‘Ian, when are we going to see smartphones with RGB?’ is a question I am never asked. The PC space has figuratively jumped in a barrel and fallen over Niagara Falls with its love of RGB and gaming, but the same excitement and thrill has not (yet) made it to the smartphone area. We saw ASUS’ ROG Phone earlier this year with some RGB, and earlier in the year Nubia launched the Red Magic. I got some hands on time at IFA 2018.

Nubia Red Magic: GameBoost and Bling

The obvious point to address first is the bling. On the rear of the Red Magic is an RGB LED strip, similar to those found in modern PCs, that can respond to how the system is being used. When enabled, it can pulse, rainbow, or respond to music being played on the device.

In order to accommodate this, plus some extra cooling, the rear of the smartphone is rounded, with the red ‘X’ style vents in the corners of the rear to help with cooling. Also on the rear is a camera and a fingerprint sensor.

The LED strip reacts when the phone is in ‘GameBoost’ mode. We spoke with an engineer from Nubia while at IFA about this technology, and it does pretty much what you might expect: disables notifications, and allows the smartphone to boost to higher power states. If that sounds similar to a recent issue we covered, Nubia’s offering actually allows the user to select when the phone is in this mode. More than that, there’s a button on the side of the phone which enables the mode.

In this case, the ‘boost’ isn’t so much for peak performance but sustained performance. By reducing the effect of the throttling, an intense game (or benchmark) is able to keep its top performance mode for longer.

Under The Hood

For a gaming phone, we would expect the best of the best. For whatever reason this means that Nubia went for last generation’s Qualcomm Snapdragon 835 SoC, but paired it up with a 6.01-inch FHD display with 8 GB of DRAM and 128 GB of storage. The battery is also listed as 3800 mAh, which is a sizable amount.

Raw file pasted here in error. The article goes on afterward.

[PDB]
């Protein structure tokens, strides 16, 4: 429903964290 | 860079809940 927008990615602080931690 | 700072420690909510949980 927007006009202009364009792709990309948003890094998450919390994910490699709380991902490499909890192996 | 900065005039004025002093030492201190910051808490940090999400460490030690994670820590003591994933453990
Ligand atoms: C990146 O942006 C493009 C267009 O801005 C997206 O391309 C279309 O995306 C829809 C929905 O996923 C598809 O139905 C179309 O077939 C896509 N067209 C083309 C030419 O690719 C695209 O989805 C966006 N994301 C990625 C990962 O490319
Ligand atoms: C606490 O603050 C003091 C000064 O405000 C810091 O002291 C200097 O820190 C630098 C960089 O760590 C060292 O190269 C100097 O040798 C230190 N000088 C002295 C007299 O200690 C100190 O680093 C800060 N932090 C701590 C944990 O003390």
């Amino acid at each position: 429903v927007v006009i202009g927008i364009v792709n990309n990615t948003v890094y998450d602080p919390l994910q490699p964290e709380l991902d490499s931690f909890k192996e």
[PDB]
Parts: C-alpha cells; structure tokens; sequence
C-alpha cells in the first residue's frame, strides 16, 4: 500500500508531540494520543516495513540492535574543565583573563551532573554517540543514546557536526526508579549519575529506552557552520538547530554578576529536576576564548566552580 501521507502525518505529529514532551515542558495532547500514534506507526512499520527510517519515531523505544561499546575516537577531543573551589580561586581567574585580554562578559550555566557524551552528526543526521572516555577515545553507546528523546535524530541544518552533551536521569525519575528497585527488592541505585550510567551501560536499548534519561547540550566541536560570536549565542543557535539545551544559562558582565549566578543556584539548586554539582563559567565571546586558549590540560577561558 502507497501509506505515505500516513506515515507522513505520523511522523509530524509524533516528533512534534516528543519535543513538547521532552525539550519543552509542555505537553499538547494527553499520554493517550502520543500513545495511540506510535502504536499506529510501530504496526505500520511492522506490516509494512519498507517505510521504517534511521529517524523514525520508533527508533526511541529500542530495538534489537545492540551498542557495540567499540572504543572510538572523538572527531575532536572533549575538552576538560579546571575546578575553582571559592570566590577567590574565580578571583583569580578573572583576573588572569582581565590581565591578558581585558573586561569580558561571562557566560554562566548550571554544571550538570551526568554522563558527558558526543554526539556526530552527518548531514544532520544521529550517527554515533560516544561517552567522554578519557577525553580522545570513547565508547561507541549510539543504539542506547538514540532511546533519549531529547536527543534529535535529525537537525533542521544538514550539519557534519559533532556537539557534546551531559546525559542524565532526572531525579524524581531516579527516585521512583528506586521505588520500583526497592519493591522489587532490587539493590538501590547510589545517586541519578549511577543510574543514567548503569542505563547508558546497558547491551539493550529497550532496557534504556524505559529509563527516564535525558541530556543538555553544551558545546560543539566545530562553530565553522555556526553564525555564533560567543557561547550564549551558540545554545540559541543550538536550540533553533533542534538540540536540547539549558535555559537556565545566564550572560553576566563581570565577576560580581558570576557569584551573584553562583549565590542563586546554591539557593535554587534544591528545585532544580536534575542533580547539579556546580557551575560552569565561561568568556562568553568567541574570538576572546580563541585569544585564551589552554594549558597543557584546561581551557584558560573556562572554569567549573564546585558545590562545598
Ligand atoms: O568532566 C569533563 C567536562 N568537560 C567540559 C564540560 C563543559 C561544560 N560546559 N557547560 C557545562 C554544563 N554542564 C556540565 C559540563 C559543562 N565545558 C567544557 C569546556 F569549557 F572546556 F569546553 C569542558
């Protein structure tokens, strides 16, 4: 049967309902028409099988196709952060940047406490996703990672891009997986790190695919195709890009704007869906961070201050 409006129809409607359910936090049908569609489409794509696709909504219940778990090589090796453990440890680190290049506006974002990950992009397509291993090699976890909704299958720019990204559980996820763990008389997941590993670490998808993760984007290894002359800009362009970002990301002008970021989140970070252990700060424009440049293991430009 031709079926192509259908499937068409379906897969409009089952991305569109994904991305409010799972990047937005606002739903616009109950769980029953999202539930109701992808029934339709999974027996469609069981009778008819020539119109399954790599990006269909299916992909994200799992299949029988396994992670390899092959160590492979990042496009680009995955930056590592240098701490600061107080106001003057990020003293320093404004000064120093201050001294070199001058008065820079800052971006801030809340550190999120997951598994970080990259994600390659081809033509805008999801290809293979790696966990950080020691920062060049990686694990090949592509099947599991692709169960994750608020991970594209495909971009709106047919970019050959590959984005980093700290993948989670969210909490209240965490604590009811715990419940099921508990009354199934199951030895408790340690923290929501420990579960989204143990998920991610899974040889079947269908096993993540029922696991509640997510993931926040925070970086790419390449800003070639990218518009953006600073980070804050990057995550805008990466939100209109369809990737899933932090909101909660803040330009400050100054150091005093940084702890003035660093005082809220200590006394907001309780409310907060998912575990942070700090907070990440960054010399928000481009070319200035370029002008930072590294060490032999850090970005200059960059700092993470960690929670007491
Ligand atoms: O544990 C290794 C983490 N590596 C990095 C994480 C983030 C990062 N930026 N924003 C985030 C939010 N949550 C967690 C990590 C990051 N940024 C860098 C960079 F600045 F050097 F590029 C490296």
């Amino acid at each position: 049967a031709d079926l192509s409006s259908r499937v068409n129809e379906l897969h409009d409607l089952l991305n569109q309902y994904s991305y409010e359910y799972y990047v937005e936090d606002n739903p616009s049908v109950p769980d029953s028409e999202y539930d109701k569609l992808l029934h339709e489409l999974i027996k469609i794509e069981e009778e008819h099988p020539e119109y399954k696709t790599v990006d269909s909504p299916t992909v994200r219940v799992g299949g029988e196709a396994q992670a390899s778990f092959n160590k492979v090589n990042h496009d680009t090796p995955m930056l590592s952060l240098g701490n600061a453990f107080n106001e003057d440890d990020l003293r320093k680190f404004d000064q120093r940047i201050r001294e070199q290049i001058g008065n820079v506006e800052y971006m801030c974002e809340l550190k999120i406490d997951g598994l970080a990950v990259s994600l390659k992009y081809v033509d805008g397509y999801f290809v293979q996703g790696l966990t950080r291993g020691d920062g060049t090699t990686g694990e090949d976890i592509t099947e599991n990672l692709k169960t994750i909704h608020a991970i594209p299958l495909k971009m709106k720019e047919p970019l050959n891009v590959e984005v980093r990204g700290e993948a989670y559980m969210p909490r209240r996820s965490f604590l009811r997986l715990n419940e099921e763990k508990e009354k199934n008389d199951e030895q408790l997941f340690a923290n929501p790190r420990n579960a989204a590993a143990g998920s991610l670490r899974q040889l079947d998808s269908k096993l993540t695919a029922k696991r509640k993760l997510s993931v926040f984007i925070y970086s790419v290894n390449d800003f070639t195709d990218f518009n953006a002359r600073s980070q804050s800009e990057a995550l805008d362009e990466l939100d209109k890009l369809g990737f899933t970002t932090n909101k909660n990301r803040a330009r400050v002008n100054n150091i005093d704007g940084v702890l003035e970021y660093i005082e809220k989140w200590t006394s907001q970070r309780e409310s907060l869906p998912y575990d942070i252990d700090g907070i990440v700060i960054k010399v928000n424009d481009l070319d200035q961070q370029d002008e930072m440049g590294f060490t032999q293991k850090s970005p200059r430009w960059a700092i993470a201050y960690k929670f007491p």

In this picture, it states that the phone has ‘four cooling hi-tech’, by which it means the four vents. It also states it has ‘AI lighting effect’, which is actually just translating the audio being played to sound – a technology present on cold-cathode tubes back in the early 2000s, certainly no artificial intelligence required.

A Gaming Phone: The Problem

Building a custom PC for gaming is straightforward: there are a range of components to choose from in the mid-range and high-end market segments – for both CPUs and GPUs – and customization options are almost limitless. Games are also developed with minimum and recommended specifications, and these can be adjusted.

This can’t happen in the smartphone space. Everyone (except Huawei) uses a high-end SoC from Qualcomm for its flagship, so if a company wants to build a gaming smartphone there is little room to manoeuvre on performance. Because of the large install base of S845 devices in the market running 60 Hz displays, game developers optimize for this scenario – a ‘one-quality fits all’, with no option for devices to turn down the quality. This is more what we see in the console space, because everyone has the same hardware.

There are still areas that gaming phones can focus on: cooling, battery, and audio. Offering sustained performance over long periods of time with an immersive experience can be good additions. However, as we saw with the Razor phone that had all of these plus the 120 Hz display, the ‘phone’ part was a bit of a brick and severely lacked in the camera department. I’m not saying it’s easy to balance the gaming aspect with the phone aspect, as we’ve had very few attempts at a proper gaming smartphone.

Nubia’s Red Magic: It Felt Good

Regardless of the specifications, the feel of the device is often a very immediate make-or-break scenario. If it doesn’t feel right when you hold it, it is unlikely to be a device that you purchase. Credit goes to Nubia on this, as due to the extra rounding on the back of the device as well as good chamfering on the edges, the Red Magic felt super comfortable both in single-handed portrait mode and two-handed landscape. There have been several phones of late that I have disliked purely based on feel, even with a multitude of features under the hood.